House passes Daley bill expanding mental health care training for school staff

HARRISBURG, June 5 – A bill that would require high school coaches to receive training on student mental health passed the House Tuesday, announced the measure’s sponsor, state Rep. Mary Jo Daley.

House Bill 1367 would help ensure that students, parents and guardians, athletic coaches and extracurricular advisers are all made aware of the availability of mental health services within a school and local community. The bill would also require that athletic coaches receive mental health awareness training similar to training required of other school personnel.

A recent study surveying more than 10,000 coaches found only 18% of youth coaches feel highly confident in their ability to link athletes to mental health resources, and 67% want more training and information on the subject.

“School professionals already serve a big role in a student’s life, so it only makes sense that we provide critical, lifesaving training to everyone we can on school grounds. For when things are not OK, we need to know that every adult is available to identify and take the steps to help a student find solid ground,” said Daley, D-Montgomery. “It takes training to know when and how to be there for a student especially at a time when nearly half of America’s youth are, in fact, struggling with their mental health.”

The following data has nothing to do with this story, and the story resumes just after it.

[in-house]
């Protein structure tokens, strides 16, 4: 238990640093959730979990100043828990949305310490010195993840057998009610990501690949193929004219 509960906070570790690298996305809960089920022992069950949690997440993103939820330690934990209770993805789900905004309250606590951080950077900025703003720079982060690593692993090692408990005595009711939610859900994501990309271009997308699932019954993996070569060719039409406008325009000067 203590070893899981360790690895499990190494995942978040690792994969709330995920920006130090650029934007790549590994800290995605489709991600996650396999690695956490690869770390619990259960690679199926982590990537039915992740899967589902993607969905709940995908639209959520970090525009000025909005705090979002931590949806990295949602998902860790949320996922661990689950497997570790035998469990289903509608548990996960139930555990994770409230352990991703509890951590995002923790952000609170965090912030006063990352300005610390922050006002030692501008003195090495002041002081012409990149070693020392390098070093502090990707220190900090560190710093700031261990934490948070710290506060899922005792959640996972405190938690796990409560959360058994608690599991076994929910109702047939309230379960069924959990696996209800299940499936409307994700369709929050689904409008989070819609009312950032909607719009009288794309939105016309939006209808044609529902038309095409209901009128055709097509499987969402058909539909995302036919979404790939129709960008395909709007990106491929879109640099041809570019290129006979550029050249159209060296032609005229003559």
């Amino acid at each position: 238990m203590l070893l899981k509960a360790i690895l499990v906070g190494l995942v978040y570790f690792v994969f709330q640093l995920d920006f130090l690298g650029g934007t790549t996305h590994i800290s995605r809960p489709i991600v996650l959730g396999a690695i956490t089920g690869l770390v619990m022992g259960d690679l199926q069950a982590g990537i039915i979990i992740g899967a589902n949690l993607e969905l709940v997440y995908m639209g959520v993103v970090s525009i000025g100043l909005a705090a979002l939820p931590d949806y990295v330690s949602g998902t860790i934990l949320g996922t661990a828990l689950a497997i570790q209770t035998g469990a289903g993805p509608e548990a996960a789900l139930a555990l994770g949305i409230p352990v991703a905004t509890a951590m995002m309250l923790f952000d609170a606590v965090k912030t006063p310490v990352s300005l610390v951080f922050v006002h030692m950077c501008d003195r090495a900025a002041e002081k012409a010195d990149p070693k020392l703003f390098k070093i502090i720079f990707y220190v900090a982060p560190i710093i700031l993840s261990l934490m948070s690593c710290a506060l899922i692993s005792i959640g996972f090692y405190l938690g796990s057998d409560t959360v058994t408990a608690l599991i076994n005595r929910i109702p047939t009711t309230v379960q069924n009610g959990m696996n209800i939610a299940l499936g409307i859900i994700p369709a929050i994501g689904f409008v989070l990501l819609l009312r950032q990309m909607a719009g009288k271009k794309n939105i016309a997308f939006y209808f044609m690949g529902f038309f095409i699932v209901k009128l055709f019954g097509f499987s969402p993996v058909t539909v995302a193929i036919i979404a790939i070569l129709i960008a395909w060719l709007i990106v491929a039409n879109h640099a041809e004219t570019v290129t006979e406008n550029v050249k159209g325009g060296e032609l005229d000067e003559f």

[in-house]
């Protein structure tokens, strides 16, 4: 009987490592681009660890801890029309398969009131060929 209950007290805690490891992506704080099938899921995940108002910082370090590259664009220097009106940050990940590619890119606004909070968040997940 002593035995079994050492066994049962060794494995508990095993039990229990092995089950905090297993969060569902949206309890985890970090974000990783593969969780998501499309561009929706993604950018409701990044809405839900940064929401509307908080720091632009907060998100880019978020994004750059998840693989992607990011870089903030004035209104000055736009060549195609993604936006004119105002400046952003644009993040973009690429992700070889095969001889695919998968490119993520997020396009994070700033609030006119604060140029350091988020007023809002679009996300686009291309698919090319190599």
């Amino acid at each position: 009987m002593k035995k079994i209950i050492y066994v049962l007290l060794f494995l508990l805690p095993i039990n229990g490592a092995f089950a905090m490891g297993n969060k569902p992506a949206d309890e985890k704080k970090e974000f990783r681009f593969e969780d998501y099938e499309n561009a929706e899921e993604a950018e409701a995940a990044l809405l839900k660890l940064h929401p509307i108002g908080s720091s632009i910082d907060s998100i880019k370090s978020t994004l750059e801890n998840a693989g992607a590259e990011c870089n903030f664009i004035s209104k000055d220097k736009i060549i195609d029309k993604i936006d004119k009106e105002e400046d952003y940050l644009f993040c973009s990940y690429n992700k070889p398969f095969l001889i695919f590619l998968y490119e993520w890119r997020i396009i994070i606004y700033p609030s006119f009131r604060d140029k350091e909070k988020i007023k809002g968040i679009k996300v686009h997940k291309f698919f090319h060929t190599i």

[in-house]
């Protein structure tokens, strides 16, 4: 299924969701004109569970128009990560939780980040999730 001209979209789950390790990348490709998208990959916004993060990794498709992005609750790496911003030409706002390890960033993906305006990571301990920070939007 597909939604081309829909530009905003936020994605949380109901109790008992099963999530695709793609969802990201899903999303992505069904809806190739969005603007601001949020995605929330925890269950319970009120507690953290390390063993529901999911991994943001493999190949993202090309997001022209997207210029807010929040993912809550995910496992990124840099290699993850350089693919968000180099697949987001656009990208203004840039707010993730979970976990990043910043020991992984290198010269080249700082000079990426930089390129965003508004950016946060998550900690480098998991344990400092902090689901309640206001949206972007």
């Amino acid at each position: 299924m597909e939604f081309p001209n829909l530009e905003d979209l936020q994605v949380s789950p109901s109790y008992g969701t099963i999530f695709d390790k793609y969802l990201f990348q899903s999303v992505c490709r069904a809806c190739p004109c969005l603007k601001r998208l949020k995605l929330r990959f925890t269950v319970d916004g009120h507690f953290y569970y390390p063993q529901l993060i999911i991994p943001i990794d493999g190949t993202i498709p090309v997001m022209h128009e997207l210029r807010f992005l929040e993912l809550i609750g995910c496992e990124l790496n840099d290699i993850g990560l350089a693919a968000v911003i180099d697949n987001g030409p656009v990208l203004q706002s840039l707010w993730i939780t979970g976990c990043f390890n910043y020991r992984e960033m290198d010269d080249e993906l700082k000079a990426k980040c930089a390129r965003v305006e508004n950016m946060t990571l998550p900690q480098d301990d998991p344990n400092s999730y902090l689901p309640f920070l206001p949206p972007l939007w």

Specifically, the bill would:

  • Direct the Pennsylvania Department of Education to revise standards for health, safety, and physical education to address student mental health awareness.
  • Task PDE and the Pennsylvania Department of Health with identifying model curriculum on mental health awareness. 
  • Require schools to notify students and their parents, athletic staff and extracurricular advisers of available mental health services twice each school year. 
  • Require PIAA to include student mental health awareness in its training starting in 2025-26.
  • Direct the school entity’s student assistance program to provide information on mental health services to a student’s parent when the student’s participation in a school-sponsored athletic or extracurricular activity is interrupted.

Daley held a Capitol news conference on the bill in May. It can be viewed here. During the event, student athletes and coaches explained why it’s important that coaches receive mental health training.

“There is a misbelief that coaches don’t want this training on mental health. That is simply untrue,” said Miranda Jenkins, who is a social worker and swim coach at York Suburban. “As a coach, I am always learning and growing. It is important to be able to understand your athletes and what they are going through.”

“I stand today before you as someone who made a comeback from an injury that felt like the end of the world, and it likely would have been if not for the support of my coaches,” said Brynn Neidgh, a student-athlete at York Suburban who spoke in support of the bill.

“The overwhelmingly majority of coaches want this training,” said Mekkai Williams, a Temple student and mental health advocate who advocated for H.B. 1367. “There are already mandatory trainings for physical health. Why should mental health, which is equally important, be any different?”